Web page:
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Building Australia’s Human Research Capacity

One of the main goals for an Australian Research Council Centre of Excellence is to “build Australia’s human capacity in a range of research areas by attracting and retaining, from within Australia and abroad, researchers of high international standing.”

Two early career researchers who exemplify ACEMS’ success in this area are Dr Jesper Ipsen and Dr Alexandr “Sasha” Garbali, both at The University of Melbourne.

Both came to ACEMS from Europe in 2015 as postdoctoral research fellows and are now doing their own research after being awarded ARC Discovery Early Career Researcher Awards (DECRAs) in late 2020, one of the highest honours a researcher can get in Australia.

ACEMS Chief Investigator Jan de Gier recruited Sasha from France and is thrilled he was awarded a DECRA.

“It allows him to pursue his own research program and further develop his career. Due to his collaborative and generous character, he will take a new generation of Australian-trained researchers for the ride,” says Jan, who is also Director of the MATRIX mathematical research institute.

Jan says he and Sasha collaborated a lot, publishing three substantial papers together and one MATRIX conference proceeding.

“We obtained some very deep results on algebraic aspects of multi variable polynomials and their applications to stochastic processes. Over the years, Sasha has become one of the world experts in what are called quantum algebras and shuffle algebras and has made a name for himself in these important modern areas of research,” says Jan.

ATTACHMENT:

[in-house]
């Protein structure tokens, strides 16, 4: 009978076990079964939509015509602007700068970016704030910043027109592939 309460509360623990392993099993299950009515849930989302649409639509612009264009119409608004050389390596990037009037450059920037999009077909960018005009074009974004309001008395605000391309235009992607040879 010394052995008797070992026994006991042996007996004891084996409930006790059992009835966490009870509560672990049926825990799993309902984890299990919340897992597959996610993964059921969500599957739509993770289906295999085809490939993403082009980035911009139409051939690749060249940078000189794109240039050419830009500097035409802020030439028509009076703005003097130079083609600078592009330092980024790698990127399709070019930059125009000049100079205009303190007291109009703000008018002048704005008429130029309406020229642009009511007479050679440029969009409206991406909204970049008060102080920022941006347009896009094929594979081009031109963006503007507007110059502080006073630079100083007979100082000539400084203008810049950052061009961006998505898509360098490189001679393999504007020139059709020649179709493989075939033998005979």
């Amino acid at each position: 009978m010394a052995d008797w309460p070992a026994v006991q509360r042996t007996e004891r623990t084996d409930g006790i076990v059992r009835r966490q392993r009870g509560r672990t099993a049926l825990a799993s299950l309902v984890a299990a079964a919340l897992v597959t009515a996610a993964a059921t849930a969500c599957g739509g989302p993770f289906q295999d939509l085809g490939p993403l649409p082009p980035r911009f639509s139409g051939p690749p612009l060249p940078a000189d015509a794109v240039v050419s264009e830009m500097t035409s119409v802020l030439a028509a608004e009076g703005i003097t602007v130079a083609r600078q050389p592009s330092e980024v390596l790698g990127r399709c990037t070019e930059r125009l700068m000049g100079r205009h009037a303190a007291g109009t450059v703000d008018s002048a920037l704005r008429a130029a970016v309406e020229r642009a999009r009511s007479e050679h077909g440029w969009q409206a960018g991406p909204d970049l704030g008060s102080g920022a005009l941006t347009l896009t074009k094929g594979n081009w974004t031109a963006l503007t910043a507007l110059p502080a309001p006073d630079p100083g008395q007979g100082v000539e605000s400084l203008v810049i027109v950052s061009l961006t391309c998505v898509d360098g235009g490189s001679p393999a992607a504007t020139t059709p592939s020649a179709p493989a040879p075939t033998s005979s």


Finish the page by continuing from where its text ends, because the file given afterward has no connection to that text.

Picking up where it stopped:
In addition to his collaboration with Jan, Sasha says he has benefitted tremendously from his ACEMS experience over the years.

“As an ACEMS fellow I had access to the resources and networks which facilitated establishing collaborations, receiving mentorship and conference participations. It contributed significantly to my development as a researcher and helped me to design my own career path for the coming years,” says Sasha.

Jesper arrived in Melbourne in October 2015 to work with ACEMS Chief Investigator Peter Forrester. Jesper had just finished a PhD in Germany on the topic of random matrix products.

“I had prepared a project for Jesper to work on with me that took into account his background and my interests. But Jesper contributed new ideas that allowed this starting project to broaden into a three-year joint program,” says Peter.

Peter says he knew it was a good sign that Jesper had both independent works and collaborative works from his PhD.

“When arriving in Melbourne he was continuing a project with a researcher from the UK, developing one of his original ideas. With the large degree of overlap between our research interests, Jesper was able to both continue along the line of his PhD, and to explore his own developing interests,” says Peter.

Jesper says his collaboration with Peter will help him moving forward.

“I’ll further develop a research theme, that I started while being a member of ACEMS, which uses techniques from Random Matrix Theory to further our understanding of large complex systems. It’s a topic I am very excited about,” says Jesper.

Jesper says ACEMS also helped him develop connections to researchers at other Australian universities and in different mathematical sub-disciplines.

“I wouldn't have been able to establish this broad Australian network without the Centre, and I've definitely benefited from the diversity within the Centre, which has given me a broader perspective on the Australian mathematical sciences community,” says Jesper.

Jesper and Sasha are just two examples of how ACEMS has attracted and helped Australia retain two rising stars in the mathematical sciences.